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Old 02-04-2010, 08:31   #31
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It may be simpler to do adjustable mounts so the panels can point to the sun. This makes a huge difference - with horizontal panels, if the sun is 30 degrees off vertical, you are down to half power.

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Old 02-04-2010, 08:55   #32
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Solar coffee?

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Originally Posted by Ram View Post
IM still not clear on how to cool the solar panel with water in a way that will work onboard-
Im going to be setting up 2 or 3, large panels on my arch , how would I cool them with water and be able to recover the water and still use it to drink??
Do you mean you are thinking of using the water to make coffee or tea? If this is the case you may be somewhat disappointed.
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Old 02-04-2010, 08:58   #33
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I'm not certain that approach is "simpler"

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Originally Posted by ctsbillc View Post
It may be simpler to do adjustable mounts so the panels can point to the sun. This makes a huge difference - with horizontal panels, if the sun is 30 degrees off vertical, you are down to half power.
I built a solar bimini of large panels in a permanently horizontal position. They are not adjustable in any way. I compensated for the fact that they are not always at at optimal angle by putting up more panels, enough so that I can adequately charge my banks with the sunlight that will hit the solar bimini between 1000h and 1400h, at least during the summer months, at least at my current latitude.

downside: more money invested in panels
upside #1: more shade
upside #2: system works when I'm not aboard to adjust panels
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Old 02-04-2010, 09:03   #34
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That brings us back to dropping prices again :-)

There are auto trackers, but that's getting complicated again. For a new installation, the ability to point may be good, depending on where the panels are. This would be a case by case basis I think, and good mechanical design skills and a metal shop nearby would help.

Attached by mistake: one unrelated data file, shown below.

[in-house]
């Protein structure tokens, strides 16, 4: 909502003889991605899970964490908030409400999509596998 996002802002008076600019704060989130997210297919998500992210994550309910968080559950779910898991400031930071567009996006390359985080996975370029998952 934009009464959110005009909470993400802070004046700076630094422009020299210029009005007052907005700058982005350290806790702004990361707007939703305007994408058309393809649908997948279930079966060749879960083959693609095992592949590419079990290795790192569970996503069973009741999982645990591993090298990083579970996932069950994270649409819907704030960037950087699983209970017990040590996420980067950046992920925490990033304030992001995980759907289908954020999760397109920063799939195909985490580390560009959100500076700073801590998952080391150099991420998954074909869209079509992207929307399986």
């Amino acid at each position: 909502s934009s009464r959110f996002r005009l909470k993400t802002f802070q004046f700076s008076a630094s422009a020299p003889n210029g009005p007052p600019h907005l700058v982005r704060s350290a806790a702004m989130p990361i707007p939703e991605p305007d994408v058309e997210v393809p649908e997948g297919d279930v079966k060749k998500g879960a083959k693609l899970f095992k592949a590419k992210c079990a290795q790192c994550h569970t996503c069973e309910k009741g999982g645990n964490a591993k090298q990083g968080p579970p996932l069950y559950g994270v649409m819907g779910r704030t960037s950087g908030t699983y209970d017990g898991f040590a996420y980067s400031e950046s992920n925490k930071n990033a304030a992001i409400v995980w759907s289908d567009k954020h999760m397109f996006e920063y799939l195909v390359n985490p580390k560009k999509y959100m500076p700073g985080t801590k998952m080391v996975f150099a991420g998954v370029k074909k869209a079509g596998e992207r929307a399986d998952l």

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Old 02-04-2010, 10:07   #35
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There are auto trackers, but that's getting complicated again. For a new installation, the ability to point may be good, depending on where the panels are.
What about some sort of hinge so that you could lift one side up to face in a more sunward direction? Edge clamps could be used for locking down for transit or rough weather.

There is an awful lot of 12V kit for caravans/RVs including 12V fridges and kettles

Maplin> 12v kettle

I have read that non-marine invertors are best avoided - something to do with ground wires and galvanic problems, but there does seem to be a lot of "domestic" kit design for 12V. Getting those batteries charged up fully seems to be a high priority!

I presume that a small wind turbine could also be added and run at the same time as the solar panels.

Mid Range Marine Wind Turbine Kit - WAS £850.00 NOW £799.99

I'm adding all this to the "boat project file"....
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Old 02-04-2010, 10:16   #36
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Hinges, support rods, wing nuts, should be good. Watch for corrosion of course. RV stuff would be worth looking at. A regular dousing with silicon grease should help keep corrosion at bay. Rv's don't usually have to contend with waves breaking over of course.

Looks like a nice wind kit. That's a Rutland, which is not the highest rated generator, apparently.

Bill
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Old 02-04-2010, 11:34   #37
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Looks like a nice wind kit. That's a Rutland, which is not the highest rated generator, apparently.
Bill
I'll keep an eye out for better ones

I'm building an "inventory" of bits'n'pieces so that I can cost the refit and the energy budget. We are not going for a while yet but it gives me some figures to work with that should be in the right ball-park.

The spreadsheet is getting bigger every day.
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